When Canadian Ryder Hesjedal starts this year's Vuelta a España prologue on Saturday, he will do so in the company of three of his compatriots. In a season that has witnessed a gradual shift in the balance of cycling nations, it seems only appropriate that in the final Grand Tour of the year Canada should get in on the act with its own sudden spike in rider numbers.
Hesjedal has been selected alongside Garmin-Slipstream teammates Christian Meier and 2008 World time trial silver medallist Svein Tuft. While the fourth may ride for rival team, Hesjedal told Cyclingnews that he was proud to be part of the unique group.
"I don't think it's ever happened before: to have three Canadians on the same team in a Grand Tour, so there's a little bit of history there," said Hesjedal, on the eve of the Vuelta. "There's one more with Dominique [Rollin] on Cervélo and I don't think there's been four Canadians in a Grand Tour either. It's good for Canadian cycling. It's great to see and it's great to be a part of that."
Although relative minnows compared to their European counterparts, Canadian riders have experienced success since their first forays into three-week racing in the mid 1980s. As members of 7-Eleven - the first American team to race the Tour de France and the second to race the Giro d'Italia – Canadian riders Alex Stieda and Steve Bauer both enjoyed stints in the yellow jersey at the Tour de France, in 1986 and 1990, respectively.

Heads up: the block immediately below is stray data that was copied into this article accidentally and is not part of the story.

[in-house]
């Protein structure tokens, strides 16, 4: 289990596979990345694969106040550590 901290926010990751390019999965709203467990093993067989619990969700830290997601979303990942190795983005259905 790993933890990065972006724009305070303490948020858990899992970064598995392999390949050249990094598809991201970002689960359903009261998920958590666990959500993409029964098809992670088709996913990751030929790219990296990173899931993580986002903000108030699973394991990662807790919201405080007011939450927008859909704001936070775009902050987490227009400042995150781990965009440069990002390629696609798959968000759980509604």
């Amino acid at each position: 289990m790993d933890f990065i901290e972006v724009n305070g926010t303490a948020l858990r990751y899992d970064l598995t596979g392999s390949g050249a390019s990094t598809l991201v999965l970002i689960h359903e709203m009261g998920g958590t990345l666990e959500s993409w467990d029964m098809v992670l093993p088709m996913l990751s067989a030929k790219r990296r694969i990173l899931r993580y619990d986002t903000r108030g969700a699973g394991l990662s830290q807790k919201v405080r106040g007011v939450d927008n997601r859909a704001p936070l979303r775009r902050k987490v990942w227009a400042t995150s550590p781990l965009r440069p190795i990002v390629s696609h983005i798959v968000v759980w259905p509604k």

For Hesjedal the Vuelta will be his fourth start in a Grand Tour. While his focus will be on his trade team throughout the race, his attention will turn soon afterwards to the service of his nation. He will race for Canada at the World championships in Mendrisio, Switzerland, a week after the finish of the Vuelta.
"I've set my season end at Mendrisio so I want to do a last good month here," he said, adding that he had no plans to finish the Vuelta early in order to prepare for the Worlds. "A lot can happen in three weeks and you just have to address the issues when they're there. Right now I can see myself arriving in Madrid and, based on how I came out of the Tour [De France], I'm pretty confident I can be ready to race [at the Worlds] a week later."
Unlike the Tour de France, where the primary focus had been to protect general classification riders Christian Vande Velde and Bradley Wiggins, Hesjedal said he expects the Vuelta to provide a little more flexibility in terms of team tactics.
"The general will sort itself out mid-way through the race and if those guys [Tom Danielson and Dan Martin – ed.] are showing themselves well there then I'm sure the team's objectives will adapt according to that. And we also need to get through the first week with Tyler [Farrar]."
"We have a lot of guys to cover all different parts of the race, so for me I'm there to help in all aspects of the team's objectives each day. I think the team is definitely considering me to be an all-rounder that can look to contest stages when it's hard. That's what I want to do: I want to win a bike race in the next three weeks."
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